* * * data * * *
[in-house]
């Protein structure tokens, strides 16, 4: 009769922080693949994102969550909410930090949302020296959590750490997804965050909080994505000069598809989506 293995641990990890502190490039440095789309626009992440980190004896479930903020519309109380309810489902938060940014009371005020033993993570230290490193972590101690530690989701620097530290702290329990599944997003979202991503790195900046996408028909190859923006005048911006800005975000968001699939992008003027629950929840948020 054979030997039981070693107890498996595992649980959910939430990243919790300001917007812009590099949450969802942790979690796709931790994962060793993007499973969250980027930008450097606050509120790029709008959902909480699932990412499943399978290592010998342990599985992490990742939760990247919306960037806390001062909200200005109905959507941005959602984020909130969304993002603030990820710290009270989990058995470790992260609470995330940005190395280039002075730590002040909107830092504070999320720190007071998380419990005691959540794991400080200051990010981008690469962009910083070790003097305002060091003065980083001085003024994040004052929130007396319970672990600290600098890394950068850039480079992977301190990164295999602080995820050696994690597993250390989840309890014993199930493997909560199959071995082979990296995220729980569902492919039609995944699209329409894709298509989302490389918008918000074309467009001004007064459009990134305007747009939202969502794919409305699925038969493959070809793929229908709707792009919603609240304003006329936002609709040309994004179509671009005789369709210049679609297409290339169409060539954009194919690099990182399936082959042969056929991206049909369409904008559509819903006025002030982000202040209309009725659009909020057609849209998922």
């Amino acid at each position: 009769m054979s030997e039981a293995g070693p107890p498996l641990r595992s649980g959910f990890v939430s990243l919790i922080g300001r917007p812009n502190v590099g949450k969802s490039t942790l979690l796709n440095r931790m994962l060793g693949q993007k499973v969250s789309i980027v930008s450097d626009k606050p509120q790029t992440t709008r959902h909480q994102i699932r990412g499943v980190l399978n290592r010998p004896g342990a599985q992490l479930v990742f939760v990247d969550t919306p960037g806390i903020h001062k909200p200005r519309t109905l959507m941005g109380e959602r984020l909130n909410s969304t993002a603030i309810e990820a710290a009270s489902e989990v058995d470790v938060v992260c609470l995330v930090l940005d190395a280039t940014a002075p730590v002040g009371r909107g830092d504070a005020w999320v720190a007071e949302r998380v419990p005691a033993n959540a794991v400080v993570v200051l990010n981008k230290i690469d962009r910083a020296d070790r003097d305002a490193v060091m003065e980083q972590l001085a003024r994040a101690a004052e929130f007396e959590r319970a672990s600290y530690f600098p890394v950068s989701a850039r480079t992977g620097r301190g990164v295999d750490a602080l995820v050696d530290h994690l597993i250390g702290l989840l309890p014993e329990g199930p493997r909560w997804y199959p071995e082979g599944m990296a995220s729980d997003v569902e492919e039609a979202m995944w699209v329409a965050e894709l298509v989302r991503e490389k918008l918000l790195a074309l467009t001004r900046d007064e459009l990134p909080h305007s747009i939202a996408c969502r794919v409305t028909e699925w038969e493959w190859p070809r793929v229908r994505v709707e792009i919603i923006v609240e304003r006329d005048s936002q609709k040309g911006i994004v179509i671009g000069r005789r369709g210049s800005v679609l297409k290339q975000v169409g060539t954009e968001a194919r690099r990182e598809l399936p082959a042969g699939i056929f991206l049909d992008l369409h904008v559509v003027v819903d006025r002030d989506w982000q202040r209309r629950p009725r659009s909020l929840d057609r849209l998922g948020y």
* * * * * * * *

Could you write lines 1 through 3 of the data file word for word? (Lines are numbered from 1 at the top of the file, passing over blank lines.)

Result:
[in-house]
């Protein structure tokens, strides 16, 4: 009769922080693949994102969550909410930090949302020296959590750490997804965050909080994505000069598809989506 293995641990990890502190490039440095789309626009992440980190004896479930903020519309109380309810489902938060940014009371005020033993993570230290490193972590101690530690989701620097530290702290329990599944997003979202991503790195900046996408028909190859923006005048911006800005975000968001699939992008003027629950929840948020 054979030997039981070693107890498996595992649980959910939430990243919790300001917007812009590099949450969802942790979690796709931790994962060793993007499973969250980027930008450097606050509120790029709008959902909480699932990412499943399978290592010998342990599985992490990742939760990247919306960037806390001062909200200005109905959507941005959602984020909130969304993002603030990820710290009270989990058995470790992260609470995330940005190395280039002075730590002040909107830092504070999320720190007071998380419990005691959540794991400080200051990010981008690469962009910083070790003097305002060091003065980083001085003024994040004052929130007396319970672990600290600098890394950068850039480079992977301190990164295999602080995820050696994690597993250390989840309890014993199930493997909560199959071995082979990296995220729980569902492919039609995944699209329409894709298509989302490389918008918000074309467009001004007064459009990134305007747009939202969502794919409305699925038969493959070809793929229908709707792009919603609240304003006329936002609709040309994004179509671009005789369709210049679609297409290339169409060539954009194919690099990182399936082959042969056929991206049909369409904008559509819903006025002030982000202040209309009725659009909020057609849209998922």
């Amino acid at each position: 009769m054979s030997e039981a293995g070693p107890p498996l641990r595992s649980g959910f990890v939430s990243l919790i922080g300001r917007p812009n502190v590099g949450k969802s490039t942790l979690l796709n440095r931790m994962l060793g693949q993007k499973v969250s789309i980027v930008s450097d626009k606050p509120q790029t992440t709008r959902h909480q994102i699932r990412g499943v980190l399978n290592r010998p004896g342990a599985q992490l479930v990742f939760v990247d969550t919306p960037g806390i903020h001062k909200p200005r519309t109905l959507m941005g109380e959602r984020l909130n909410s969304t993002a603030i309810e990820a710290a009270s489902e989990v058995d470790v938060v992260c609470l995330v930090l940005d190395a280039t940014a002075p730590v002040g009371r909107g830092d504070a005020w999320v720190a007071e949302r998380v419990p005691a033993n959540a794991v400080v993570v200051l990010n981008k230290i690469d962009r910083a020296d070790r003097d305002a490193v060091m003065e980083q972590l001085a003024r994040a101690a004052e929130f007396e959590r319970a672990s600290y530690f600098p890394v950068s989701a850039r480079t992977g620097r301190g990164v295999d750490a602080l995820v050696d530290h994690l597993i250390g702290l989840l309890p014993e329990g199930p493997r909560w997804y199959p071995e082979g599944m990296a995220s729980d997003v569902e492919e039609a979202m995944w699209v329409a965050e894709l298509v989302r991503e490389k918008l918000l790195a074309l467009t001004r900046d007064e459009l990134p909080h305007s747009i939202a996408c969502r794919v409305t028909e699925w038969e493959w190859p070809r793929v229908r994505v709707e792009i919603i923006v609240e304003r006329d005048s936002q609709k040309g911006i994004v179509i671009g000069r005789r369709g210049s800005v679609l297409k290339q975000v169409g060539t954009e968001a194919r690099r990182e598809l399936p082959a042969g699939i056929f991206l049909d992008l369409h904008v559509v003027v819903d006025r002030d989506w982000q202040r209309r629950p009725r659009s909020l929840d057609r849209l998922g948020y």